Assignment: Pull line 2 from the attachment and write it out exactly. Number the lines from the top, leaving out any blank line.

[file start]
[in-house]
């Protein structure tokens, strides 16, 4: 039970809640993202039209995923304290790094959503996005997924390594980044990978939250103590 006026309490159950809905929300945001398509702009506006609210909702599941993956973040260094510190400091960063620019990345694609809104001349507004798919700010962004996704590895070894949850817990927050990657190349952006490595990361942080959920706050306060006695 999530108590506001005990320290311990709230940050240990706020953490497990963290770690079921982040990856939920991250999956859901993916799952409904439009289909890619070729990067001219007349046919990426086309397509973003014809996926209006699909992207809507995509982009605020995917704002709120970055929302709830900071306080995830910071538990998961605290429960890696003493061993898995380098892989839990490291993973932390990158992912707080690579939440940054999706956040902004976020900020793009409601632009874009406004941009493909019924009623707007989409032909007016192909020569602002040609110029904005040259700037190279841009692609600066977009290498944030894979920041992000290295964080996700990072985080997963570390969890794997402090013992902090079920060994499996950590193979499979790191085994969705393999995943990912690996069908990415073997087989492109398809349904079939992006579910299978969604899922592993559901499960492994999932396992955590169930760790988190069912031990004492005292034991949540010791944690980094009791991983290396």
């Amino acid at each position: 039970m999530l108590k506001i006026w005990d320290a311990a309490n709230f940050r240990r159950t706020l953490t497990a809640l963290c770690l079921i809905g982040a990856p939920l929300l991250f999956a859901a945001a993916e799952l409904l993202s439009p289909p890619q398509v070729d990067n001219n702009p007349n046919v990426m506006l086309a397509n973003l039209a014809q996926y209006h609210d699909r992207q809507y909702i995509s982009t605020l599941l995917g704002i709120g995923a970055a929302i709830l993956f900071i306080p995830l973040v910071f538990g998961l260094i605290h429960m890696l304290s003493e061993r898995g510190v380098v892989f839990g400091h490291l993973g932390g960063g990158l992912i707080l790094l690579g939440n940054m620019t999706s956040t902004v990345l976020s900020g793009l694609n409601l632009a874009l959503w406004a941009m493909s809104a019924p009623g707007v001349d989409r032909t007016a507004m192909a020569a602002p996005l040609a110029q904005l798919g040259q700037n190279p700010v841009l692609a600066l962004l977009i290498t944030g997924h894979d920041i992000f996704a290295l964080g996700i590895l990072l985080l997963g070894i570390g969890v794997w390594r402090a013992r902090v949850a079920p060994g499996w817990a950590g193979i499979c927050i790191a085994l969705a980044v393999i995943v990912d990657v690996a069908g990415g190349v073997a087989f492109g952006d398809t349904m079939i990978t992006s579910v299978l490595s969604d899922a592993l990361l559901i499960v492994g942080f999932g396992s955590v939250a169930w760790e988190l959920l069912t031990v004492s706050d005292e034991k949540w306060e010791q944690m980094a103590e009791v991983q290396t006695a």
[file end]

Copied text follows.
């Protein structure tokens, strides 16, 4: 039970809640993202039209995923304290790094959503996005997924390594980044990978939250103590 006026309490159950809905929300945001398509702009506006609210909702599941993956973040260094510190400091960063620019990345694609809104001349507004798919700010962004996704590895070894949850817990927050990657190349952006490595990361942080959920706050306060006695 999530108590506001005990320290311990709230940050240990706020953490497990963290770690079921982040990856939920991250999956859901993916799952409904439009289909890619070729990067001219007349046919990426086309397509973003014809996926209006699909992207809507995509982009605020995917704002709120970055929302709830900071306080995830910071538990998961605290429960890696003493061993898995380098892989839990490291993973932390990158992912707080690579939440940054999706956040902004976020900020793009409601632009874009406004941009493909019924009623707007989409032909007016192909020569602002040609110029904005040259700037190279841009692609600066977009290498944030894979920041992000290295964080996700990072985080997963570390969890794997402090013992902090079920060994499996950590193979499979790191085994969705393999995943990912690996069908990415073997087989492109398809349904079939992006579910299978969604899922592993559901499960492994999932396992955590169930760790988190069912031990004492005292034991949540010791944690980094009791991983290396």